Don't get us wrong, we're damn proud of the Valley's mobile food scene. And it's not like Phoenix doesn't boast some nationally recognized trucks. Now-defunct Truckin' Good Food from Jeff Kraus made a list of Most Influential Food Trucks in 2010 and more recently, Torched Goodness made Smithsonian Magazine's list of the 20 best food trucks in the United States. With the Phoenix Street Food Coalition growing bigger every day, we know we've come a long way and are confident there's still room to grow.
But all this Phoenix love doesn't mean we don't, from time to time, harbor a little food lust toward the street food in other cities. This is one spread-out city, which means plenty of territory to share. So check out our list of nine trucks from across the country we wish would make a road trip the Valley of the Sun. Because how the hell else are we going to get schnitzel, dinges, or beef-based cupcakes?
Wafels and Dinges New York
Belgium native Thomas DeGeest wanted nothing to do with IHOP and Waffle House fare. So he brought not one, but two kinds of waffles to the streets of New York City. The "mother of all wafels," the Brussels wafel is a light, crispy waffle made not from pancake batter like those you might be familiar with. They also offer Leige wafels, more dense and chewy and sweetened with caramelized sugar pearls. The dignes, or "whatchamacallits" in Belgian slang, refer to the various toppings with which one can crown the golden wafels. We'd particularly appreciate a few jars -- okay, a giant tub -- of the spekuloos spread, which helped DeGeest take down Iron Chef Bobby Flay in a Belgian Waffel Throwdown.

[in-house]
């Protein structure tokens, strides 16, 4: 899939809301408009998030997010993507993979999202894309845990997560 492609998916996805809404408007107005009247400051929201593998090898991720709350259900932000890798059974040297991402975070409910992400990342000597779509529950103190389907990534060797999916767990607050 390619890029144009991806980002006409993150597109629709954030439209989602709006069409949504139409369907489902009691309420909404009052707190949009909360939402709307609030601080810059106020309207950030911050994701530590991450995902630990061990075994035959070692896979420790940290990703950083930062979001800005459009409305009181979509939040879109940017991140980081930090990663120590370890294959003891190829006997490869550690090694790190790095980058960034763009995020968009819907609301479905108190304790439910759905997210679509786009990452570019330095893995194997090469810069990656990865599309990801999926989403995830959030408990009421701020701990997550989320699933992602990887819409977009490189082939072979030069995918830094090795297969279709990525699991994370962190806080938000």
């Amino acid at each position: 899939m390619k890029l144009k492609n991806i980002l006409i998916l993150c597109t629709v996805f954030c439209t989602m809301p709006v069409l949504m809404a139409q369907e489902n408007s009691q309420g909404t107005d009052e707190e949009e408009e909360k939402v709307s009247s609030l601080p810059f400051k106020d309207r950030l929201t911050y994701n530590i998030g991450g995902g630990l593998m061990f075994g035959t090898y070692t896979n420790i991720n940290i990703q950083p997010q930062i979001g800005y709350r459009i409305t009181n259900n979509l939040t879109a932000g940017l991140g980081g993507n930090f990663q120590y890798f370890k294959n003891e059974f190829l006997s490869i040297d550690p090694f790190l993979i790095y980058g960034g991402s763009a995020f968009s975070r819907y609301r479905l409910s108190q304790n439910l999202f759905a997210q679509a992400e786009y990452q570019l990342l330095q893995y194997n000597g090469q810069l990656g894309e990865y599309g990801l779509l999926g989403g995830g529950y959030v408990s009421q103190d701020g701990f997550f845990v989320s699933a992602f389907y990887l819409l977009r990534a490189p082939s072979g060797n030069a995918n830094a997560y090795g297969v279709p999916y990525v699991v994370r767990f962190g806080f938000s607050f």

EggSlut Truck Los Angeles
Word on the street is that this truck's "Thee Slut," a soft-boiled egg on top of mashed potatoes in a jar, is a simple but delicious invention when combined with ample baguette slices. We love the sound (and look) of their small menu of egg-related dishes and fried egg-topped sandwiches. Oh, and the name's pretty awesome, too.
Finding good, fast-casual Italian (that's not pizza) isn't easy. That is, unless you live in Portland. Doesn't get much faster than a food cart or more casual than a parking lot -- and as for the food, well, we've heard it's pretty damn great. In true Portland(ia) style, Artigiano bills its handmade, seasonal, local and fresh food. And while that laundry list of terms has become the mantra of pretty much everyone nowadays, chef Rachael Grossman stays true to her word. Sure, the handmade Yukon Gold gnocchi tossed in sage-browned butter with filberts and parmigiano reggiano will run you $12, but we're willing to bet that'd be $12 very well spent.
DC Empanadas Washington, D.C.
You'd think someone would have though to bring these stuffed pastries to the Phoenix, food truck scene, but of all places, D.C. is the place that's already got 'em. Looking over the long menu of gourmet offerings from DC Empanadas makes us imagine Cornish Pastry on steroids with a distinctive Latin twist. With everything from the "Luau," a Hawaiian-inspired pineapple and mango pork-filled pastry, to the shredded beef, Spanish olives, and red pepper stuffed "Traditional," this food trucks sells original cuisine the likes of which this city's streets have never seen.
Spencer on the Go San Francisco